Persea americana

Avocados are a flowering tree native to Central America.  They are in the Lauraceae family, like Bay Laurel, and this botanical relationship is obvious to anyone who has grown an Avocado  houseplant from a pit and taken a second look at a bay leaf: the leaves are very similar in shape.  The fruit matures on the tree but ripens after harvesting making it easier to export long distances, just like bananas.  We can all be grateful of this, otherwise avocados would not be so common in the north end of the Northern Hemisphere or priced regularly at 3 for $5.  Avocados are ready to eat, ie "ripe", when they are just slightly soft to the touch. 

Avocados have a very high fat content, about 15 g in a 100 g serving and almost 10 of those grams are monounsaturated fats.  A 100g serving is about half an average sized avocado (I measured the two I most recently bought and they seem quite average to me- not undersized or excessively large!).  Avocados also contain about 7 g of fiber, 507mg potassium (more than a banana), and reasonable percentages of your daily values of vitamins K, C, and folate.  They also contain lutein and zeaxanthin, antioxidants helpful in lowering the risk of macular degeneration.  See the USDA site for a complete nutritional breakdown..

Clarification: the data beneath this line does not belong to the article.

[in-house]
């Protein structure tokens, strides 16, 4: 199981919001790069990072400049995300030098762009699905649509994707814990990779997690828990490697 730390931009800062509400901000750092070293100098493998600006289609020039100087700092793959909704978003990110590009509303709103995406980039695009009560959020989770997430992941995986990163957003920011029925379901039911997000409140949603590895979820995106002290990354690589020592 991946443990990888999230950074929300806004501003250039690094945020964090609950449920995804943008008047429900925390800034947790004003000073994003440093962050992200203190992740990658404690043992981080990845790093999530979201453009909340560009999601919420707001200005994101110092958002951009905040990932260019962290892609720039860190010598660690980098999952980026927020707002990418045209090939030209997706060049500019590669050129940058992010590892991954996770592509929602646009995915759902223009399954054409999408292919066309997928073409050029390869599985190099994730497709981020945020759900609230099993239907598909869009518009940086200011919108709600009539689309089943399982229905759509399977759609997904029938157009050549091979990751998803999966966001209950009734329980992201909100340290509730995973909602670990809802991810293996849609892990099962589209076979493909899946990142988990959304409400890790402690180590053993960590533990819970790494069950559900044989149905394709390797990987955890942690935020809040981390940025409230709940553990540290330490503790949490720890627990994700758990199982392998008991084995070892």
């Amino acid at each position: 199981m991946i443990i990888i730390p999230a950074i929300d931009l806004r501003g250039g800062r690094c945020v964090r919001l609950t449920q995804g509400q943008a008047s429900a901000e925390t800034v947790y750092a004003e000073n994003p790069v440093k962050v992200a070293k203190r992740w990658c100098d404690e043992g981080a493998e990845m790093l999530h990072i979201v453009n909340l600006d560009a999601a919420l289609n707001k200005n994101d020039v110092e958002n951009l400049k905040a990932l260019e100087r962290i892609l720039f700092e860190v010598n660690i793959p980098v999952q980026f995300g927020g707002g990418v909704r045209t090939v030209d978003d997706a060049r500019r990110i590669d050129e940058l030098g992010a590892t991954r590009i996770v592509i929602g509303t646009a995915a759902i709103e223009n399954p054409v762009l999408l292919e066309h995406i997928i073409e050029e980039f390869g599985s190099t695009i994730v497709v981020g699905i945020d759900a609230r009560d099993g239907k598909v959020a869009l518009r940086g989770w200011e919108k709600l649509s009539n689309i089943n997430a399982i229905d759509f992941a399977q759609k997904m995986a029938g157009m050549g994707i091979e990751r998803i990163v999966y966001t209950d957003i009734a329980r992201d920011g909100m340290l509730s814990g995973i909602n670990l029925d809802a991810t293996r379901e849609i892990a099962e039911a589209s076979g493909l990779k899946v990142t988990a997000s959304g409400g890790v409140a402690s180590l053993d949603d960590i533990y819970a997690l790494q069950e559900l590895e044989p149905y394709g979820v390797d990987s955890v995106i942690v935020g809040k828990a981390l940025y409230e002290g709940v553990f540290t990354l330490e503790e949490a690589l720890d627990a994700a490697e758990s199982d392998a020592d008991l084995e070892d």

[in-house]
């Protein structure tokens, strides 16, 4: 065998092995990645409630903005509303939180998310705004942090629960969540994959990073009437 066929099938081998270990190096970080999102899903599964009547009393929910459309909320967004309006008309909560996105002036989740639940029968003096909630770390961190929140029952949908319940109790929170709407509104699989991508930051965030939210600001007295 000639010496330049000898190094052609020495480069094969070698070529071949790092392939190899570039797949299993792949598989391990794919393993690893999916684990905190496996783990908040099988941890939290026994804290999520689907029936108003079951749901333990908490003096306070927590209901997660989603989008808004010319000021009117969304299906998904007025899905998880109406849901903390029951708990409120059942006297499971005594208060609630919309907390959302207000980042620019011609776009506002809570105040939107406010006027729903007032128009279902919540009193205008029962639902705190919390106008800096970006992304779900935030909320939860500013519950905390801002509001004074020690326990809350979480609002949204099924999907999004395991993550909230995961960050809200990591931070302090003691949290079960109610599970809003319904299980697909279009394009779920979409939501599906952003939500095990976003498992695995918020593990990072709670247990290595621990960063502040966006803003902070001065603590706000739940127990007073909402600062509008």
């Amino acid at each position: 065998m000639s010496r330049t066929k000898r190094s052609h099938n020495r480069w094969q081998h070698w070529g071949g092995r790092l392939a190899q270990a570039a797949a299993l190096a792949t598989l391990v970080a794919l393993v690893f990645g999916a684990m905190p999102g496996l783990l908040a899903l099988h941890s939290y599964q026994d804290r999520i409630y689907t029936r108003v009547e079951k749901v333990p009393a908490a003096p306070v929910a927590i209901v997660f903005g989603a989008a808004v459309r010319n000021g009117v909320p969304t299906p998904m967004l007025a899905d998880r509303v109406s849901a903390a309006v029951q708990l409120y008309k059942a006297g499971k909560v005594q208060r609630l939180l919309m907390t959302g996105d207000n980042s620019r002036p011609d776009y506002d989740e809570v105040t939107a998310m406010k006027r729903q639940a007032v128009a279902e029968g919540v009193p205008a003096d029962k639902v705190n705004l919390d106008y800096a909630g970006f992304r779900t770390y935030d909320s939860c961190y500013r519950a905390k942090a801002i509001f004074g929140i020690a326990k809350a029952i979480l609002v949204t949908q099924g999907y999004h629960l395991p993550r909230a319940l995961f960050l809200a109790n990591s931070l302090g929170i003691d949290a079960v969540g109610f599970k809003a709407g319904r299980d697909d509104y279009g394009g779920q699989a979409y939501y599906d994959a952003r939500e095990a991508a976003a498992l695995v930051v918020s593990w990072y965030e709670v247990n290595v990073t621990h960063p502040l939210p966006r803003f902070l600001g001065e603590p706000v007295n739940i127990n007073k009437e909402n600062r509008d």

Here is an easy recipe for Avocado salad from our friend Joel: 

  • 1 Avocado
  • Half pint or so of Cherry tomatoes, cut in half
  • juice of one lime
  • Cilantro, chopped
  • 3 scallions, diced
  • garlic, pressed
  • Salt and pepper 

Cut avocado in half and remove pit.  Score the fruit with a knife and then scrape out the chunks with a spoon.  Toss with lime juice, tomatoes, cilantro, garlic, and scallions.  Salt and pepper to taste. Return to the empty avocado shells for serving. 

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